Intravenous (IV) Route

The IV route is the fastest route of administration of analgesics; however, the costs of intravenous opioids, paracetamol, or NSAIDs are higher, with no benefit in terms of pain control. Therefore, the IV route of administration should be used only if the oral route is not possible.


Intermittent IV bolus doses are suggested for titration of opioids for severe acute pain, because this approach ensures rapid onset without the uncertainty of medicine absorption by other routes. There is no clear consensus on the optimal doses and dose intervals [44]. The titration of IV bolus doses of an opioid is frequently done with an “age-based” strategy at intervals of 3–5 min. Age, rather than patient weight, appears to be a better determinant of the amount of opioid an adult is likely to require for effective management of acute pain [9].

No difference in pain control or the need for rescue medications between oral (IR formulations) and IV opioids has emerged in literature, while one study suggested increased harm with IV opioids, with a higher incidence of pruritus [29].

For morphine, boluses of 2–3 mg given at 5-min intervals as needed were more effective than the same doses given at 10-min intervals, with no difference in AEs.

With an approximate “1+1” titration protocol of hydromorphone (1 mg bolus followed by another 1 mg at 15 min if needed), a reduction in oxygen saturation (< 95%) was reported in 30% of patients [45]. Compared with a single dose of 2 mg IV, the “1+1” protocol had an opioid-sparing effect, because 42.3% of patients required only the first bolus, with the same efficacy.

Sufentanil (IV bolus of 0.15 mcg/kg followed by 0.075 mcg/kg every 3 min) was as effective as the equianalgesic bolus doses of IV morphine in acute pain in emergency department and less effective at 6 h [46]. IV sufentanil was as potent as oxycodone in postoperative pain but leads to more episodes of nausea and vomiting [47].

In dental surgery, better pain control was achieved with IV tramadol than the same oral dose, but IV tramadol can result in a high incidence of nausea and vomiting [48]. This effect can be controlled by slowing delivery of the medicine or by administering it before the patient wakes up from anesthesia.

Oxycodone IV exhibited better analgesic efficacy when compared to fentanyl and sufentanil, while its efficacy was comparable to morphine. However, more side effects were evidenced with oxycodone than with fentanyl [49].

Continuous IV Opioid Infusion

The aim of a continuous IV infusion of opioids is to avoid the oscillations in plasma concentration linked to intermittent administration, ensuring constant blood levels. Even if a continuous infusion can be regarded as an appealing strategy to control acute pain, especially in those patients who cannot take medications orally, many factors could affect its real efficacy, such as variation in patient response and variable intensity of acute pain. Lastly, the effects and the AEs of any modification of the infusion rate are not immediate. Therefore, continuous IV opioid use is rarely necessary and only in patients who demonstrate a need for round-the-clock dosing of IV opioids, while PCA is a good option for patients who will require analgesia for more than a few hours and have adequate cognitive function to understand how to use the device [29]. PCA with a continuous background infusion increases the risk of nausea, vomiting, and respiratory events in comparison to PCA alone in adults [9].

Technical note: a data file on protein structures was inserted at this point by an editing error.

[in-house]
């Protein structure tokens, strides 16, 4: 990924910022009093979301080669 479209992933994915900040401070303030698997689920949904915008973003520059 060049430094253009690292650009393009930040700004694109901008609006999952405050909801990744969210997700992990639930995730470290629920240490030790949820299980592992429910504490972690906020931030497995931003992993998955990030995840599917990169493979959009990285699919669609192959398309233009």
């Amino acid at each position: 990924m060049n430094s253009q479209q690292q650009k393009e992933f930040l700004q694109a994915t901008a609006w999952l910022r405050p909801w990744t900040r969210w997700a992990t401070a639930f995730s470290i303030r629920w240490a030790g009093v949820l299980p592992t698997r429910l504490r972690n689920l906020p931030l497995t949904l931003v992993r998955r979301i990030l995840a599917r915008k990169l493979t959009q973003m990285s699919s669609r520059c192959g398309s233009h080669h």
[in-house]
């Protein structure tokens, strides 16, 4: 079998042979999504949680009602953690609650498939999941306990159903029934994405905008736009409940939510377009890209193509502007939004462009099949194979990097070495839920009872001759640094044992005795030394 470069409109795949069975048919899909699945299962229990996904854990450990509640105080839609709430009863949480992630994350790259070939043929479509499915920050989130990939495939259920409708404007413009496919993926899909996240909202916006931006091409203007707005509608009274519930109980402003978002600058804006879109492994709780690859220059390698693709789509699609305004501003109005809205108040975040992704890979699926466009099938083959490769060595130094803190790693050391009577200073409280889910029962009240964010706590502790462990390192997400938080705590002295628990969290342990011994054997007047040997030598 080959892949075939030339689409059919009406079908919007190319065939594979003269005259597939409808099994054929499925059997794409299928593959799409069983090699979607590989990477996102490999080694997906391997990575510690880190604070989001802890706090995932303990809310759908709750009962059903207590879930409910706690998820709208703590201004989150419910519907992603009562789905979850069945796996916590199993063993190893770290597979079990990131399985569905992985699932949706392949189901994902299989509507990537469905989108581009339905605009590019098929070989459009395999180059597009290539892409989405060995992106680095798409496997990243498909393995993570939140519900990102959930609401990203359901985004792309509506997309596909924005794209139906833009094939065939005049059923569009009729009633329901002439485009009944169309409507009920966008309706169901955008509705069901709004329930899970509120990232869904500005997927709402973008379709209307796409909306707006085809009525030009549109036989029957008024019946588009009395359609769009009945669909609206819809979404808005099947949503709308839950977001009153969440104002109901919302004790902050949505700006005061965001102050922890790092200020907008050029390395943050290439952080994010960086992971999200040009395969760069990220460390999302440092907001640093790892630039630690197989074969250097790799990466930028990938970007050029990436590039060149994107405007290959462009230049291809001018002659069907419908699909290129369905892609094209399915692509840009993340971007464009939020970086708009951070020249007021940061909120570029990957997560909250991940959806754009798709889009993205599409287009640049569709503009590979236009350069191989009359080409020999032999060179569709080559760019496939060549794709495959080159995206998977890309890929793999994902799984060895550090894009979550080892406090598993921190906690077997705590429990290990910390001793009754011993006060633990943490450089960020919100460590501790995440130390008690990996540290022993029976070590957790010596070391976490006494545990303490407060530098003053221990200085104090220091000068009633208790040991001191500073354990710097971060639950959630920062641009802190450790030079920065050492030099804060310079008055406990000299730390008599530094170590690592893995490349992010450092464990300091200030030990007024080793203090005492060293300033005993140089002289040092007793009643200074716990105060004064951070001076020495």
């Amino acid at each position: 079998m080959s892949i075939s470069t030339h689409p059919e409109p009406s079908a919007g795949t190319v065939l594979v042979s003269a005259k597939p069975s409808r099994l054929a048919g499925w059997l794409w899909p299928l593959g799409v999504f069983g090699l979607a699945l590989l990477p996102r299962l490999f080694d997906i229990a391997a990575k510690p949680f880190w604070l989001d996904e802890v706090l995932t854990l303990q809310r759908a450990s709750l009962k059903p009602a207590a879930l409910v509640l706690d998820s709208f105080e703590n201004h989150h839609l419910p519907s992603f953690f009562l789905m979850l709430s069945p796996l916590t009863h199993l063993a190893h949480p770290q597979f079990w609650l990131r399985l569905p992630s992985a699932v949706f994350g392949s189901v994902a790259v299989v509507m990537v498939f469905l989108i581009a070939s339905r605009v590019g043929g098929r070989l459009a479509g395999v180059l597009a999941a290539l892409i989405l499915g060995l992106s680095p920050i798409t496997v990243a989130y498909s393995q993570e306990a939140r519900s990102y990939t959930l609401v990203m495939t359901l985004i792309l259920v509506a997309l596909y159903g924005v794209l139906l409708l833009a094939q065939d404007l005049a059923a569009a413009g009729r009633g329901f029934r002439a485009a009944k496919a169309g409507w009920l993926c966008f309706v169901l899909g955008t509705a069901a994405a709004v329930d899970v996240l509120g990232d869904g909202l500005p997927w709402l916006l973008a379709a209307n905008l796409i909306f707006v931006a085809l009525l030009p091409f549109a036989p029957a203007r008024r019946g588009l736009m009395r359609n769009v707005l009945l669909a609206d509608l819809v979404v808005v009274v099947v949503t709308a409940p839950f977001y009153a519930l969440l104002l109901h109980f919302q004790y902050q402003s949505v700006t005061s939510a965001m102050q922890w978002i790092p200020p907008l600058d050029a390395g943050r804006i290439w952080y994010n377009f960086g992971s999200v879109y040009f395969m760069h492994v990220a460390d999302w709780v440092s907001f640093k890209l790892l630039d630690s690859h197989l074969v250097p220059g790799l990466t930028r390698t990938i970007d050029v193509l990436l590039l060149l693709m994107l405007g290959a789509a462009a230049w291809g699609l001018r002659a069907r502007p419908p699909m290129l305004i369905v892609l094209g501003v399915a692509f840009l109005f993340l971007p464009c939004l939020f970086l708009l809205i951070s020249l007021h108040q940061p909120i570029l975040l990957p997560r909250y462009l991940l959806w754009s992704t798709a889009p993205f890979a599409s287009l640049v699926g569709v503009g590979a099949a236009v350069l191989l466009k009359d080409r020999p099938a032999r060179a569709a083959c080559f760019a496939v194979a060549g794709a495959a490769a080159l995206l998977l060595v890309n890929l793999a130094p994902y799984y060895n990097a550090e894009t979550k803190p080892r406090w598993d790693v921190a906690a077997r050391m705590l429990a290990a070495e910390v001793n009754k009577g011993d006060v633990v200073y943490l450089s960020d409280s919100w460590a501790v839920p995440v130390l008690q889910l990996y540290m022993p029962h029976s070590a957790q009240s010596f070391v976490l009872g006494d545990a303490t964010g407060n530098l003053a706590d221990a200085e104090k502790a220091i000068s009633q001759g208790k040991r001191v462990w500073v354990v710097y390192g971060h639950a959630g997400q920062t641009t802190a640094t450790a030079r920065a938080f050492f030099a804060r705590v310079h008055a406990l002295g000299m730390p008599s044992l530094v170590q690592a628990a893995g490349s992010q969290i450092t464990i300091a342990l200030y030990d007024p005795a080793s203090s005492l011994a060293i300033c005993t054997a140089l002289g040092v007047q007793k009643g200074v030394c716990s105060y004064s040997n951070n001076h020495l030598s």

Paracetamol IV has a good analgesic profile after surgery with an NNT of 4.0 over 4 h and an NNT of 5.3 over 6 h [50]. When a single IV dose has been combined with opioids, it reduced opioid requirements by 30% over 4 h [51]. The use of the oral form is suggested, due to the good bioavailability and tolerability, limiting the use of the IV form. Recent guidelines [29] confirm the nonsignificant difference between IV and oral formulations in terms of pain scores, rescue medication, and AEs, with reduced costs of oral paracetamol. The risk of hepatotoxicity from therapeutic doses of paracetamol is extremely low, while the risk of hypotension is reported, particularly with IV formulations in critically ill patients [52].


IV formulations of NSAIDs or COX-2 selective inhibitors are more expensive than oral or rectal ones while efficacy and incidence of AEs are similar [29].

IV or intramuscular (IM) ketorolac is an effective drug of multimodal analgesia: 60 mg is more effective than 30 mg (NNT for IM ketorolac is 1.8 for 60 mg and 3.4 for 30 mg). IM formulations seem to have a greater opioid-sparing effect than IV [53]. When added to PCA morphine, ibuprofen IV improved postoperative analgesia, with an opioid-sparing effect only when 800 mg was used [54]. Parecoxib, both IV and IM, has been shown to be effective [55]. The route of administration does not seem to alter the efficacy.

Co-administration of IV ibuprofen and paracetamol provided a superior analgesic effect over comparable doses of both monotherapies without an increase in AEs [56].